A Year at Common Ground
Published in The MOF&G, September, 1999
We've been at MOFGA's Common Ground in Unity for one year. What's been happening during that time? Lots! Although the requirements for the Common Ground Country Fair were a predominant consideration in the site selection and development, MOFGA has been clear from the start that the site must also cultivate the expansion of existing programs and the development of new ones.
The Modern Homestead Design Competition is a great example of how MOFGA's Common Ground created the opportunity to expand the apprenticeship program and develop the concept of designing an affordable home using sustainable building practices. The apprenticeship program now offers the option of advancement to the next level--journeyperson. Journeypersons will have expanded educational opportunities and make a commitment to the real hands-on experience of actually running a farm for more than one season. The winning design of the modern homestead is to be built here at Common Ground. As the home of the journeyperson(s) selected to run a farm here, the modern homestead will also demonstrate how an energy efficient home can be attractive and affordable.
Special events held at MOFGA's Common Ground have featured MOFGA farmers in the roles of speakers and vendors educating the public. Two such events, Spring Thing and Herb Fest are to be annual events with many MOFGA-certified growers participating. Spring Thing, held the weekend after Mother's Day, includes two days of gardening workshops, on-site gardening and tree planting projects, and sales of seedlings, plants and gardening products. Herb Fest, held the first Saturday in June, is a day of workshops focused on growing and using herbs, and sales of plants and herbal products.
During the past year MOFGA's educational programs for farmers also included a four-day organic farming course, a one-day session on season extenders, Small Farm Field Days, forestry workshops, and a scion exchange. Several like-minded groups have used the Great Hall for their own educational workshops and training sessions.
Sometimes an event is just for fun--such as the Family Kite Flying Festival and Picnic. We had perfect kite-flying weather, and everyone had a great time. Kids and parents made and decorated kites--and those kites really flew! Awards were presented in several categories: most independent, youngest flyer, most tangled, and more. Don't miss this one next year--on the Sunday after July fourth.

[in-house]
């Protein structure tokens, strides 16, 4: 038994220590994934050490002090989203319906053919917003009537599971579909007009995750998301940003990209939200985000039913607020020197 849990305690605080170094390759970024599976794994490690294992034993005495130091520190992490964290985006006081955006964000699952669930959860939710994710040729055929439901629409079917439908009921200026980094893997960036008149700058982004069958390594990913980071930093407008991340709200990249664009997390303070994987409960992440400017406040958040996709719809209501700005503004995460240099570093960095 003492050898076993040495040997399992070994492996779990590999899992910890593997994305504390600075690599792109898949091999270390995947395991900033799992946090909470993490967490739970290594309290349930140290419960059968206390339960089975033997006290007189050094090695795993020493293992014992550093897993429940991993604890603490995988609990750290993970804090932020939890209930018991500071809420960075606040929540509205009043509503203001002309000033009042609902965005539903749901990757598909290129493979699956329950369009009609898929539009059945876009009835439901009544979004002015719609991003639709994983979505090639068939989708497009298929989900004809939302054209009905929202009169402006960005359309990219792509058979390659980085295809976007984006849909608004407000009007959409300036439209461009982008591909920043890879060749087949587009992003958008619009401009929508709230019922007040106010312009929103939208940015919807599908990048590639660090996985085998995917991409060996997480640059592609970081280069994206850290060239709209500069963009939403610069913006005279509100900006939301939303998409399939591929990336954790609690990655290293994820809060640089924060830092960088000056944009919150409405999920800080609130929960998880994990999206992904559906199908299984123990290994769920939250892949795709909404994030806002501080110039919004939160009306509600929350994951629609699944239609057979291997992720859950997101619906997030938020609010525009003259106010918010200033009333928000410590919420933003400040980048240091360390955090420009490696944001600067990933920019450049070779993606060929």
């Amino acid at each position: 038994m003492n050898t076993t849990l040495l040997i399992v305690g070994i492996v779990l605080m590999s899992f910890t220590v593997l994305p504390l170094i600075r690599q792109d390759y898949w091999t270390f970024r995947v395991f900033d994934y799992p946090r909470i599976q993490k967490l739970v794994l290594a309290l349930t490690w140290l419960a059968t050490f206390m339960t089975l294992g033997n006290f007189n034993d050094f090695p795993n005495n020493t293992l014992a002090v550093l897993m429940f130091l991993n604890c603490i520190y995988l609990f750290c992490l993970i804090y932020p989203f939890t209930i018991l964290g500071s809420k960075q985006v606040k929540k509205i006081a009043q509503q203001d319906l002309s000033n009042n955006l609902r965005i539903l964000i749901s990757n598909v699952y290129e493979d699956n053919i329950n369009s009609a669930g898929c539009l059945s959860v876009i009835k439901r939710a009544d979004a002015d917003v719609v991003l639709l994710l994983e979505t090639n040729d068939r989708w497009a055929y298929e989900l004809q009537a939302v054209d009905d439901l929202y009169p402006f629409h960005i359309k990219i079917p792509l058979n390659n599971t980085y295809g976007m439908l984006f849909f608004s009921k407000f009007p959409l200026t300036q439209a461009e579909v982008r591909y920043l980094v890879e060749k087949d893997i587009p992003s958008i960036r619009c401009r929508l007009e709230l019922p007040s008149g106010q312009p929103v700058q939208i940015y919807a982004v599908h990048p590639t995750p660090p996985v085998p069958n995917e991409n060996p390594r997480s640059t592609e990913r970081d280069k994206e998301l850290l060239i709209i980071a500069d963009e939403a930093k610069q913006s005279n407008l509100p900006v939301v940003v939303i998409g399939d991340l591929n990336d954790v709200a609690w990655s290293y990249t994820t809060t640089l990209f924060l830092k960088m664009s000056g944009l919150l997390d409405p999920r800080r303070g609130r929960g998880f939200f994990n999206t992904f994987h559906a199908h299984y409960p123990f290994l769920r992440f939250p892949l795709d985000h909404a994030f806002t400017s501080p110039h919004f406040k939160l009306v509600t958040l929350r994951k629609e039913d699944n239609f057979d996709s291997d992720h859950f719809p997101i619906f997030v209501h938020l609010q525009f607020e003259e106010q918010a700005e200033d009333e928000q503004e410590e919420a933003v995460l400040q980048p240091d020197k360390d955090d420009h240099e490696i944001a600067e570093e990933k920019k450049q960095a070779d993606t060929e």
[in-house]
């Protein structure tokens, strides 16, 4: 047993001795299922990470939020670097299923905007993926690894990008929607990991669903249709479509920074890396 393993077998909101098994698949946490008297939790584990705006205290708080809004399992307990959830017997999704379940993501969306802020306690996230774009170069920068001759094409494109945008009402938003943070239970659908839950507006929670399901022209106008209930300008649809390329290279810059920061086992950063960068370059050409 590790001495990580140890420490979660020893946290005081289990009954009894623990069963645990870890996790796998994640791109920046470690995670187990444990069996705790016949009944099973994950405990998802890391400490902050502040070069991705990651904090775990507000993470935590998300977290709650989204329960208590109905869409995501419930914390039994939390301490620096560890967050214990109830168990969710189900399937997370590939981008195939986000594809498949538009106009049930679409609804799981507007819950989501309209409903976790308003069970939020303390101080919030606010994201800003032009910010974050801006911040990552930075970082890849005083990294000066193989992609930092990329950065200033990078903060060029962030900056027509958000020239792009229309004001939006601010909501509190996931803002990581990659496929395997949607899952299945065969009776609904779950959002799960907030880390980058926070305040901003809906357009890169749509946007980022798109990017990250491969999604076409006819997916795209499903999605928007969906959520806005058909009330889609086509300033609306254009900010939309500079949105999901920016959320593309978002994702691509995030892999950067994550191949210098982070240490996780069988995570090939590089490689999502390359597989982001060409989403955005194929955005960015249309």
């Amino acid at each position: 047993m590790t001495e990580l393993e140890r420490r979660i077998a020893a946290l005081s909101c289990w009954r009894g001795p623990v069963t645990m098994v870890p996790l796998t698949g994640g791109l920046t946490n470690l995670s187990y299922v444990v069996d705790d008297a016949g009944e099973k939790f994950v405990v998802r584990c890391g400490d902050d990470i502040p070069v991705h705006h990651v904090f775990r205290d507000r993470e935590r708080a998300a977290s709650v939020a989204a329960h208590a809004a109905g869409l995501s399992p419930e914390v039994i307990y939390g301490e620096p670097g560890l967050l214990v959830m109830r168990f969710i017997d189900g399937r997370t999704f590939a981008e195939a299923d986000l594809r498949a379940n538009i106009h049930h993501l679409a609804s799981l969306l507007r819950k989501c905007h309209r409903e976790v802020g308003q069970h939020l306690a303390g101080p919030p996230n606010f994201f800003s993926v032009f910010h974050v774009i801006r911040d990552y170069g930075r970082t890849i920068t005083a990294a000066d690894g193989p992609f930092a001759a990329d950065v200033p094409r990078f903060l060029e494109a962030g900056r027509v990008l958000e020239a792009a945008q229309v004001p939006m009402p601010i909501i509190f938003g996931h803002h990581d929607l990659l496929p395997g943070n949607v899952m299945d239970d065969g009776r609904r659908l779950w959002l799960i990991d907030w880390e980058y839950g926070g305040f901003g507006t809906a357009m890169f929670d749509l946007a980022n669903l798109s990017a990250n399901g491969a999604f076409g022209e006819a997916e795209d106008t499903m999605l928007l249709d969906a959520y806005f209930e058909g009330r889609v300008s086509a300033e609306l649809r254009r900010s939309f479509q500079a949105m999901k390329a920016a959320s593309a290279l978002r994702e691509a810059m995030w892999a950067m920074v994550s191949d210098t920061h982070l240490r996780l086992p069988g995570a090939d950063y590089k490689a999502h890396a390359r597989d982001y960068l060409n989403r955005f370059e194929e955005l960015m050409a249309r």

Local businesses have used the Great Hall for dinners and holiday events. Community groups have organized events including solstice celebrations and a day of spinning. Many future programs and events, sponsored by MOFGA, community organizations, and other like-minded groups, are planned already. If you have ideas, want more information on current programs or events, or are interested in using the site for your own programs, please contact Susan at the MOFGA office in Unity.
Volunteers Needed Year Round
Volunteers and their dreams created MOFGA, and MOFGA continues to be true to those dreams, because the commitment and involvement of volunteers turns dreams into reality.
The responsibilities of MOFGA have grown dramatically as those dreams have been realized. We now have over 200 acres of land and several buildings to care for, as well as expanded and new programs taking place at MOFGA's Common Ground in Unity. That translates into a real need for more volunteers. All volunteers are valuable assets, whether they're available on a regular or irregular basis, want to work inside or outside, or want to take on a whole project or part of one.
Volunteers can take responsibility for a particular project or work on whatever needs to be done at the moment. If you suddenly find yourself with some free time and just can't resist coming out to volunteer, come on out! There will always be at least one project in need of immediate attention.
Are you interested in volunteering for a specific event? Even small events require planning, set-up and tear-down. How about helping to organize an event--figuring out who might be interested in participating and contacting them; determining the best layout for booths; or any of the many other details that need attention? On the day of the event, volunteers may be needed for registration, food preparation and service, or to coordinate activities. Every event needs to have signs put up, barriers erected and trash cans put out--and afterwards it all happens in reverse: everything needs to come down and be put away. Volunteers are needed for all of the following events: Spring Growth (March), Spring Thing (May), Kite Flying (July) and Small Farm Field Days (August). A new event, now in the planning stage, will take place in December.